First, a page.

The first festival of electronic and experimental music Optimismo will take place in June in a historical block in the Kaunas’ New Town district, symbolically known as Karmelitai (Carmelites). Here is a brief history of the industrial quarter.
Kaunas railway station area. Unknown photographer, the first half of the 20th century. © Lithuanian Aviation Museum
According to Paulius Tautvydas Laurinaitis, in the autumn of 1861, Kaunas was flooded by the Industrial Revolution. It was then that the first trial train arrived in the city through the tunnel that had just broken through the Šančiai hills. The rails were to cross even further into Kaunas and the station building was to be built somewhere in the same place where the huge Drobė textile factory buildings would later appear. However, history took a slightly different turn, and the gateway to Kaunas was a suburban area that for many years was simply called Karmelitai.
The historical name was eventually replaced by the practical, but dull Station District, but until recently, Karmelitai was not only in the colloquial language of Kaunas residents, but also often in official documents.
It is written that a wealthy Kaunas woman once dedicated the land she owned in the suburbs for religious purposes and built a small shrine, which was replaced by the Baroque Church of the Holy Cross in the 17th century. Later in the century, the monks of the Order of the Barefoot Carmelites moved here, to whom the sanctuary was handed over, and a monastery complex was built nearby. Naturally, the area surrounding the monks’ domains was given the name Carmelite. However, for a long time, the name of the village of Kaunakiemis, which used to be here, was also used in parallel, and nowadays it is only a street name.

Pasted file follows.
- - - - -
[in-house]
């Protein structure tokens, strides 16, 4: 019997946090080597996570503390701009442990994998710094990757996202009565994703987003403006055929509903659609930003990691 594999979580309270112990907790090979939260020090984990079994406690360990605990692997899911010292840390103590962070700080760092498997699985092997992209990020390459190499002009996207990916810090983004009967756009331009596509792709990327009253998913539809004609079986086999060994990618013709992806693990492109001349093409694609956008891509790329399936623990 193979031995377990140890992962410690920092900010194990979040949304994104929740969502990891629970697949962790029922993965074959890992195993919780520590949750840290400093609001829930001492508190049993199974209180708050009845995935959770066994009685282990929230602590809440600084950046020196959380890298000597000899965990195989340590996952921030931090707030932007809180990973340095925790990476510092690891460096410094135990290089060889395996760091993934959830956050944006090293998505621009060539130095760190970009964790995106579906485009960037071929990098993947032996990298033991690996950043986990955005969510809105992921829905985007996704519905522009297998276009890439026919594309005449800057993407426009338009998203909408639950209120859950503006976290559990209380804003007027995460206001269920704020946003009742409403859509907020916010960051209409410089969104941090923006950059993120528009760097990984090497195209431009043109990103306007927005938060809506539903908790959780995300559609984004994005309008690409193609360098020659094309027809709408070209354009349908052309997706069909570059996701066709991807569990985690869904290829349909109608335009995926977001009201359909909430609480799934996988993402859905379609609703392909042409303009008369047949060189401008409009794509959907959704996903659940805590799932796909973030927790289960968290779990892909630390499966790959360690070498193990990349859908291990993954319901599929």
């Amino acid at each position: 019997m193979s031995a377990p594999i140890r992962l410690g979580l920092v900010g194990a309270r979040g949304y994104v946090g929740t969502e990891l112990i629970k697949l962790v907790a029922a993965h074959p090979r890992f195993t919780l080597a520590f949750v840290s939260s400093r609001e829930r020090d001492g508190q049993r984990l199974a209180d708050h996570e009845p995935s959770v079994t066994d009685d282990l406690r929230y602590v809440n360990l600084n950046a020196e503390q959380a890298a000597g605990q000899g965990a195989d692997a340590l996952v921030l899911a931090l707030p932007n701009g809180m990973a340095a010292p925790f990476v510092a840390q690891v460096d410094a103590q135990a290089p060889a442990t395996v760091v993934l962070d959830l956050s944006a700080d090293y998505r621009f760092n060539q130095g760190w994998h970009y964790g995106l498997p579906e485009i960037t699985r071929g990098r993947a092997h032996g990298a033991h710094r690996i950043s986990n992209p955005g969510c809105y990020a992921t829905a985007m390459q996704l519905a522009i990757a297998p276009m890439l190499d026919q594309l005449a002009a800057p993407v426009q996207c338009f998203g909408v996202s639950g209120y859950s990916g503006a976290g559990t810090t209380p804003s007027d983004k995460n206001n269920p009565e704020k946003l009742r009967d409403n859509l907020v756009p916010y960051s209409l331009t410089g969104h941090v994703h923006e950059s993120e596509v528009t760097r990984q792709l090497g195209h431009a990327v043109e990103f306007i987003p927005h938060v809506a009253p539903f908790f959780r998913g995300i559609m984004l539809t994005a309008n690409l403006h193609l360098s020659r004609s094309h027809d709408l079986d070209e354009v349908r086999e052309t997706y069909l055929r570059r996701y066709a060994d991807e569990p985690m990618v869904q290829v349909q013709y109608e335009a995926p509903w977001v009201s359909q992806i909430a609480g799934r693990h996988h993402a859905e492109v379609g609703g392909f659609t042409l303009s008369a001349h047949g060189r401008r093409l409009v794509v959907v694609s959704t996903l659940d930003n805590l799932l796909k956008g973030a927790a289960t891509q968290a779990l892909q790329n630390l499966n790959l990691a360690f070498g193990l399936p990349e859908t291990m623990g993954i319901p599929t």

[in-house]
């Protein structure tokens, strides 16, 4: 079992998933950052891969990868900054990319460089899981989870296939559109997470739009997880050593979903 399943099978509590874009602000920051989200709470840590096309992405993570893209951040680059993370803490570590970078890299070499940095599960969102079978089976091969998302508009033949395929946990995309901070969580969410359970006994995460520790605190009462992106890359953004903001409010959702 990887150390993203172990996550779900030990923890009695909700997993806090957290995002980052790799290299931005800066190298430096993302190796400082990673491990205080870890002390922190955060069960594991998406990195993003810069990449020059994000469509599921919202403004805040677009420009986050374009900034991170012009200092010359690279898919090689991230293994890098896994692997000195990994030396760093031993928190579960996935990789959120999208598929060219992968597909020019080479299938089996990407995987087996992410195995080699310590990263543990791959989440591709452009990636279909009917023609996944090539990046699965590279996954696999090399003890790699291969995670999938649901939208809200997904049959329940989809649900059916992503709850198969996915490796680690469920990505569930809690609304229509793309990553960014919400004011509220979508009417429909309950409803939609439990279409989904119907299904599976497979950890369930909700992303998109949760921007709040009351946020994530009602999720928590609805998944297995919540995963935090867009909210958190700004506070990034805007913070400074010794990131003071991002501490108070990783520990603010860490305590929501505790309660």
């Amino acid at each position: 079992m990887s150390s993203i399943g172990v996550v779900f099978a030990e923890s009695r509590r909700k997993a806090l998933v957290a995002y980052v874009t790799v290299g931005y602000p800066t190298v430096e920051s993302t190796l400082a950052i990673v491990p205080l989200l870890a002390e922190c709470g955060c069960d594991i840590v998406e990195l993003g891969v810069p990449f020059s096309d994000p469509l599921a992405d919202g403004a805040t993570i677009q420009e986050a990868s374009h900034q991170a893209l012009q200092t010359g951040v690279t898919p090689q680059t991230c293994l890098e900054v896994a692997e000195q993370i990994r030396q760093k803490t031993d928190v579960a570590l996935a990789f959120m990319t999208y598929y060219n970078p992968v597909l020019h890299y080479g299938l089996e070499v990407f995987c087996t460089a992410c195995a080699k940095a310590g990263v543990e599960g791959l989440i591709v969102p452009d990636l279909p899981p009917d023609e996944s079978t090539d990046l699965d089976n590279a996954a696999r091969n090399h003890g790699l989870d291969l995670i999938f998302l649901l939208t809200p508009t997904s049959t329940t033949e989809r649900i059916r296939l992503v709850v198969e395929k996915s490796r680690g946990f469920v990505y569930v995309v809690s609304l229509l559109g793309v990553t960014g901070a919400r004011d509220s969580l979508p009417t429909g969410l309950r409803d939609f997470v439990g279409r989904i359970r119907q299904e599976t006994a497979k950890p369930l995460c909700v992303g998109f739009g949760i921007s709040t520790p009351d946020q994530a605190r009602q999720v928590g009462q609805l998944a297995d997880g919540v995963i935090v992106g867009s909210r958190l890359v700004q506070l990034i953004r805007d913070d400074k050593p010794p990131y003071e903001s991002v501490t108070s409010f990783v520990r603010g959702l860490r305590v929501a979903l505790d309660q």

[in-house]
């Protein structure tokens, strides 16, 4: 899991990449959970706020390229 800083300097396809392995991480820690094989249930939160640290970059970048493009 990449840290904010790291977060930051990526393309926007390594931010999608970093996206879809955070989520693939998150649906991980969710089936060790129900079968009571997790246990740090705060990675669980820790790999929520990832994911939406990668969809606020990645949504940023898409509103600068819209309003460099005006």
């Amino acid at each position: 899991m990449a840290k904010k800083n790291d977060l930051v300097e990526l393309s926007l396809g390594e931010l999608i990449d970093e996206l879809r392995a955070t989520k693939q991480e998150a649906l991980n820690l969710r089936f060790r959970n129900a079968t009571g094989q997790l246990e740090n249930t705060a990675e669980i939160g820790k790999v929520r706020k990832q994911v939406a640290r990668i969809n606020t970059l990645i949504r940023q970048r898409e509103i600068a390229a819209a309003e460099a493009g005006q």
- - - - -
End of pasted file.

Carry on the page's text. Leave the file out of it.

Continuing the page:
The key element of Karmelitai was not the population, but the number of industrial enterprises. In the 1870s, with the advent of the railway, the city’s first industrial enterprises began to spring up one after the other, and a decade later, the entire industrial cluster, with the modest houses of the former suburban inhabitants and the newly arrived workers scattered around. Karmelitai, together with the suburbs and the Šančiai suburb, which remained independent until 1918, was rapidly building and launching a completely new era of industrial Kaunas.
The former Carmelite shrine and the village of Kaunakiemis began to be surrounded by new factories and warehouses – the Minerva foundry was established on the site of the current bus station as early as 1862, and a few years later, the banks of the Nemunas were occupied by the Šereševskis’ and Tilmans’ metalwork factories (later, the former Šereševskis’ factory was acquired by Tilmans’). Together with Šančiai, the Carmelites turned Kaunas into one of the most important metalworking centres in the west of the Russian Empire.
The collapse of the tsarist empire completely changed the dynamics of the city’s industry. Metal production became irrelevant in the new market conditions. Light and food industries began to emerge in some of the city’s old factories, and this did not stop at Carmelite. Today, after the occupation and the aura of capitalism, the quarter is no longer recognisable – but only at first glance.
But we have some time, a few days. One of the aims of Optimismo is to recall the former Karmelitai vibe and to create a new experience of music, light and movement in the synergy of old and new. See you on 3-5 June.